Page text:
Burton beats Kenseth on last lap to win in Texas

FORT WORTH, Texas -- When Jeff Burton won for the first time
in the inaugural race in Texas, he was a young driver still trying
to prove himself.

A decade later, Burton is still proving things _ and still

Burton passed Matt Kenseth on the final lap for his only lead
Sunday to become the first repeat winner at Texas.

"I feel like I did then. I feel like a guy that just came
back," said Burton, who turns 40 in June. "I didn't forget how to
drive. Some other people forgot I could drive. Richard Childress

Burton won his second race for Childress since moving from Roush
Racing midway through the 2004 season, and moved within eight
points of Nextel Cup points leader Jeff Gordon. It the 19th career
victory for Burton, who last won for Roush in 2001.

As the first repeat winner at the 1½-mile, high-banked Texas
track, Burton denied a true Texas two-step for Kenseth, his former
Roush teammate. Kenseth won the Busch race on Saturday and was
going a weekend sweep.

It also ended a four-race winning streak by Hendrick

Gordon led 173 of 334 laps and finished fourth, the fifth
top-five finish in the seven races this season for the Hendrick
driver. But he is 0-for-13 at Texas, one of three active tracks
where the four-time champion hasn't won in Nextel Cup.

"Man, I'm just sick," Gordon said. "I don't want to give away
races. I felt like we had the car to beat there. ... Another Texas
race getting away from us."

Gordon was still leading with 21 laps to go when he scrapped the
outside wall coming out of Turn 4 -- the first of a couple of times
he did that. Gordon managed to stay in front five more laps before
Kenseth passed him.

Soon after that, Burton got past Gordon and caught up to

Lap after lap, Burton tried to get past Kenseth, and finally did
with only a half-lap left in the Samsung 500 when he overtook him
on the backstretch coming out of Turn 2.

"Honestly, I thought he was going to pass me way before that
because he was running me down like crazy," Kenseth said. "He was
running me down and had the faster car, but I was just enough of a
pain in the his neck to hold him off for a while."

Just as Burton did last month at Bristol when he was chasing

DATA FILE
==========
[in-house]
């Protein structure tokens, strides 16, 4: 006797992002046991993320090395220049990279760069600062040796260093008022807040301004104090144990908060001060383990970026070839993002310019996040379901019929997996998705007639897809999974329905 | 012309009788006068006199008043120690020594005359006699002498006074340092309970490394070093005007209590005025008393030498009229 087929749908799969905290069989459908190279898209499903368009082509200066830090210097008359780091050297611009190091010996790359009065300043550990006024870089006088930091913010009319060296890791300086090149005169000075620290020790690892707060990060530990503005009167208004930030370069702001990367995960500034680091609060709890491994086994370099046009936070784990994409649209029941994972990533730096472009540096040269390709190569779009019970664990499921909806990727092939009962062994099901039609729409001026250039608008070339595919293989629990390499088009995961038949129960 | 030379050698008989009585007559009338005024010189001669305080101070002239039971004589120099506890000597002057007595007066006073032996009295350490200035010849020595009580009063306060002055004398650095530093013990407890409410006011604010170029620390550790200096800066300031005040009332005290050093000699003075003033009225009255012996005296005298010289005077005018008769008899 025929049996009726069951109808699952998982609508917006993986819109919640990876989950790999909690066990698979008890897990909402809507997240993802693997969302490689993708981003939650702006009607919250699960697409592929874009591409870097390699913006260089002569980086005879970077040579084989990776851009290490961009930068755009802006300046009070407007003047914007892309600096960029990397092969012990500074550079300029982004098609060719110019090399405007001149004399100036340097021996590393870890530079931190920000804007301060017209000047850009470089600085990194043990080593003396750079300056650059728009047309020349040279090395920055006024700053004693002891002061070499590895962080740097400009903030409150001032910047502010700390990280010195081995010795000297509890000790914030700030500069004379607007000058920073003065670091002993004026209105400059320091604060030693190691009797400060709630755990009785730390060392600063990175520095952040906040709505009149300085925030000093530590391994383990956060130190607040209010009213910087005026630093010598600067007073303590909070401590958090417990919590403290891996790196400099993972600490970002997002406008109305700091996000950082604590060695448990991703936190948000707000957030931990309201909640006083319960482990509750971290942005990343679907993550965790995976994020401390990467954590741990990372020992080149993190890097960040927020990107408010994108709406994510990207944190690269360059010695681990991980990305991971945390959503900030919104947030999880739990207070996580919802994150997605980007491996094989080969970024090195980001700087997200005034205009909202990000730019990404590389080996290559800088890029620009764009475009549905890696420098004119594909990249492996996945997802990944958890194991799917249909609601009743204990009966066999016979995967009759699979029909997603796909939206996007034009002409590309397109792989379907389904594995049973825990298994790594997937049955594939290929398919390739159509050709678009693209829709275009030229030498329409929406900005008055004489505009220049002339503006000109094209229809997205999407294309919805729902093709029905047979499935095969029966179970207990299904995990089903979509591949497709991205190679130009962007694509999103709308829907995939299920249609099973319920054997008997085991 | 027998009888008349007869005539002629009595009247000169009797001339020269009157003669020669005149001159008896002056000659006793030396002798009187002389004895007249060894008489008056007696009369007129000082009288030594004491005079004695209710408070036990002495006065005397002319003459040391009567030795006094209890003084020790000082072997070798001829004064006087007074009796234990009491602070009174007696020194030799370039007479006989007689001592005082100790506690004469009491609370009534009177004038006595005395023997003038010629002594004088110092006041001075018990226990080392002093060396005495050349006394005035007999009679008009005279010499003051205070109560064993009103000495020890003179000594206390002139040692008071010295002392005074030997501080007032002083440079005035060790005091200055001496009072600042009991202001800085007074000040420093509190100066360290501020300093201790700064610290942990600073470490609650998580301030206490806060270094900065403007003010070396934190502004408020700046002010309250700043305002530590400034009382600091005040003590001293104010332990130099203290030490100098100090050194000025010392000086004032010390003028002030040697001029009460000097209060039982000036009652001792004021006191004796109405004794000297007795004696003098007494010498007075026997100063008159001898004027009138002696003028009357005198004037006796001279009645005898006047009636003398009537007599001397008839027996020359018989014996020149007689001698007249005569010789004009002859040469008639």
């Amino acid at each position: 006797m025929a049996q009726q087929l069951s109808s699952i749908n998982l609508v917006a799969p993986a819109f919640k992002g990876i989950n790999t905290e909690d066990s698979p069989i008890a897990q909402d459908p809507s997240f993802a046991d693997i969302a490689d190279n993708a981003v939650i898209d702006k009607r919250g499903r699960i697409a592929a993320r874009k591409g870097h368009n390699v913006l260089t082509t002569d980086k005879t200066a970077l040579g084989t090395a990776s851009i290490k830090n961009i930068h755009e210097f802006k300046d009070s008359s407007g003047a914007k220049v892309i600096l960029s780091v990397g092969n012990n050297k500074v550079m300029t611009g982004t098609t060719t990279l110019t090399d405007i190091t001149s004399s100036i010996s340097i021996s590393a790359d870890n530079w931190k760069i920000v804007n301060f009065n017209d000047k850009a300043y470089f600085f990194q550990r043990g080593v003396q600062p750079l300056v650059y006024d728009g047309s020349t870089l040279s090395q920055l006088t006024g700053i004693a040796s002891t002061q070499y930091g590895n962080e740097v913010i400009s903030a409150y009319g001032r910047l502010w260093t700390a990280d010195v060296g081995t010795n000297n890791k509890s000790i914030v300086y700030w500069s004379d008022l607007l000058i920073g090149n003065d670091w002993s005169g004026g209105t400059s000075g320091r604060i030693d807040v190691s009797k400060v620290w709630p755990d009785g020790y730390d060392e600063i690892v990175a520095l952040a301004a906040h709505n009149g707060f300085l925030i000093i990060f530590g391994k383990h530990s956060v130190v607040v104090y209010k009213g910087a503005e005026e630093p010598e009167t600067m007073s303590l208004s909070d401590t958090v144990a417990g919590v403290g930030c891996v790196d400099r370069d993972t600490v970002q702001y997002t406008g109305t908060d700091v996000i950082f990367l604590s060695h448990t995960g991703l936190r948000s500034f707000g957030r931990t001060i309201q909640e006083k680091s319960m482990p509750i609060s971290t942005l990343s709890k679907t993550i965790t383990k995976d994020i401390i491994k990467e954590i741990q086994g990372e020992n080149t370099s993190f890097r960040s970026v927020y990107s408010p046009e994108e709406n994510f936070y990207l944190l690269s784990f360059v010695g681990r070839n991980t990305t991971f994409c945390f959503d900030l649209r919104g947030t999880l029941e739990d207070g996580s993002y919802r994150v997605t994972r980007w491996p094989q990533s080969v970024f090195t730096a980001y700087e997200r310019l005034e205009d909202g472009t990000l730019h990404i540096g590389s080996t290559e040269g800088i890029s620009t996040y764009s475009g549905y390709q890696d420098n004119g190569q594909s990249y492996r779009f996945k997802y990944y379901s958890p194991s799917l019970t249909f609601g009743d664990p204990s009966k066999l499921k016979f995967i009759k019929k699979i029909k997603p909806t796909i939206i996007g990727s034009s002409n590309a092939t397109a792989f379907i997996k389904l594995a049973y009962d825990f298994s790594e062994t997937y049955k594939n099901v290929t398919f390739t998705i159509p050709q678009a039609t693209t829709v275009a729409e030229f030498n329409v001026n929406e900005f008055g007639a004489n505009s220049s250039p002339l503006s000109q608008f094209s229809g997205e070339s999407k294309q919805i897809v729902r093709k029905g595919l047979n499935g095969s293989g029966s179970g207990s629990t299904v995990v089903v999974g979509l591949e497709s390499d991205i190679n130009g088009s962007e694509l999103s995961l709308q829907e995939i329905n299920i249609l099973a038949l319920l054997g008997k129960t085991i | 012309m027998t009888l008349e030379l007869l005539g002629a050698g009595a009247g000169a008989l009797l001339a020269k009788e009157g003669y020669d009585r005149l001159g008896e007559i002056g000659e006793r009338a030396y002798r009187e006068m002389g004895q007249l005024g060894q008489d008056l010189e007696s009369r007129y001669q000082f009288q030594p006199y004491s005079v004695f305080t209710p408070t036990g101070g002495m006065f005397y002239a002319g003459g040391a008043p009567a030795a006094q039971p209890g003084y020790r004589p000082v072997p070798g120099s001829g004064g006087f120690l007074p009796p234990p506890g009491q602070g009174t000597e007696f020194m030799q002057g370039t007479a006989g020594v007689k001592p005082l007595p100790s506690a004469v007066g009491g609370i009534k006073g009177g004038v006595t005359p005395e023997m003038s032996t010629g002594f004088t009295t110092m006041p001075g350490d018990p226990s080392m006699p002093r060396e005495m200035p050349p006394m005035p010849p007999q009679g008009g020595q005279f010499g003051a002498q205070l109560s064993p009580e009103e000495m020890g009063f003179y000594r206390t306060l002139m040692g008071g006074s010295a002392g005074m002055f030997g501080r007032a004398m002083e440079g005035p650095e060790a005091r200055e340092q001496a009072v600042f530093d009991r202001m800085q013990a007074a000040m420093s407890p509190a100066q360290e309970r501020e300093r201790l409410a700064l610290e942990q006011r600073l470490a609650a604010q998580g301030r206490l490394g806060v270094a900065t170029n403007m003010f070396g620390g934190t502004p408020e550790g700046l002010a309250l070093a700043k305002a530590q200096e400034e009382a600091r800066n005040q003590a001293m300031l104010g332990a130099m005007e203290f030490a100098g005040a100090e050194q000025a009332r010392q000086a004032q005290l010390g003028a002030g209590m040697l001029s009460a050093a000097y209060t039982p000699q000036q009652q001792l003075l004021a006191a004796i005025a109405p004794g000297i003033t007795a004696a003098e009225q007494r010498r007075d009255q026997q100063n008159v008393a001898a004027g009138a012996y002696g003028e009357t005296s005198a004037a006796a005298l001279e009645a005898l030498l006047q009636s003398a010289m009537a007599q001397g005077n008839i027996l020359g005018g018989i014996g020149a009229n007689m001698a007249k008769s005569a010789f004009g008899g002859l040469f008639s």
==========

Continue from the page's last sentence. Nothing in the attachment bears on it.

eventual winner Kyle Busch in the closing laps, Burton didn't try
to push Kenseth out of the way. Burton raced clean and waited for
his chance.

"I received some criticism after Bristol for not being more
aggressive. I'm OK with that," Burton said. "At the end of the
day, I am the way I am, race the way I race. That's the way I am."

And it worked out perfectly this time.

Burton won with an average speed of 143.359 mph and was the last
of nine leaders. Gordon, the points leader who started on the pole
after qualifying was canceled because of storms, led four times and
Dale Earnhardt Jr. had three leads for 96 laps.

Jimmie Johnson, the Hendrick driver who won three of the last
four races, was knocked out of contention on lap 240 when he ran
into Tony Stewart's sliding car coming onto the frontstretch.
Johnson finished 38th.

Stewart, who won at Texas last fall, was sent into a spin when
he was bumped while running side-by-side with rookie Juan Pablo Montoya.

"I don't blame him. You can't expect him to learn everything in
four or five weeks," Stewart said. "He didn't make friends with
me today, so he won't get any help from me in the future."
When making a run on Busch only 13 laps later trying to get back
on the lead lap, Stewart lost control. Earnhardt was running third
when he slowed down to try to avoid Stewart but was rammed hard
from behind by Kyle Busch, who had the other win in Hendrick's

There must not have been any hard feelings between Earnhardt and
Kurt Busch. After being unable to finish the race in his No. 8
Chevrolet, Earnhardt drove the final nine laps in the No. 5 car
after Busch's crew couldn't find their driver.

"He's gone, I think he left," Earnhardt said. "They asked me
to do it so I wasn't going to say no."

There had been 11 different winners in the 11 races since Burton
first won in Texas, which had gone longer than any other track
without a repeat winner. When Richmond opened in 1953, there were
eight races before inaugural winner Lee Petty won again in 1960.

Kenseth and Mark Martin, who finished third after sitting out
two races, are former Texas winners. Jamie McMurray was fifth,
followed Greg Biffle, Martin Truex Jr., Montoya, Denny Hamlin and
David Stremme.

Earnhardt was trying to repeat at Texas, where he got his first
Cup victory seven years ago, a year after his first Busch victory
came at the track. He has gone 33 races since winning at Richmond
last May, finishing his 36th, a spot ahead of Busch.

Gordon has gone 25 races since his last victory. His 75
victories are one short of the late Dale Earnhardt for sixth place
on NASCAR's career list.

Gordon ran in front for the most of the first half of the race
before Earnhardt passed him on lap 154, pulling his No. 8 Chevrolet
under Gordon entering the backstretch.

Earnhardt still was in front of Gordon with 100 laps to go, but
everything started to change after Johnson bashed up his front
right end when he ran into Stewart.

During the pit stop on that caution, Gordon dropped six spots to
eighth after one of his tire changers had problems.

Kurt Busch got past Earnhardt on lap 248 and was in the lead
when he pitted under green. Right after Busch got back on the track
on lap 294, the seventh caution flag came out and his chance at
winning was gone.

There was a first-lap crash at Texas for the first time since
1997, when there was a 13-car accident on the first turn of the
first lap on the then-new track.

This time, rookie David Ragan slid up into J.J. Yeley coming out
of Turn 4. Casey Mears, the other Hendrick driver, then made
contract with Ricky Rudd, who wound up in the infield rolled over
the top of Ragan's car.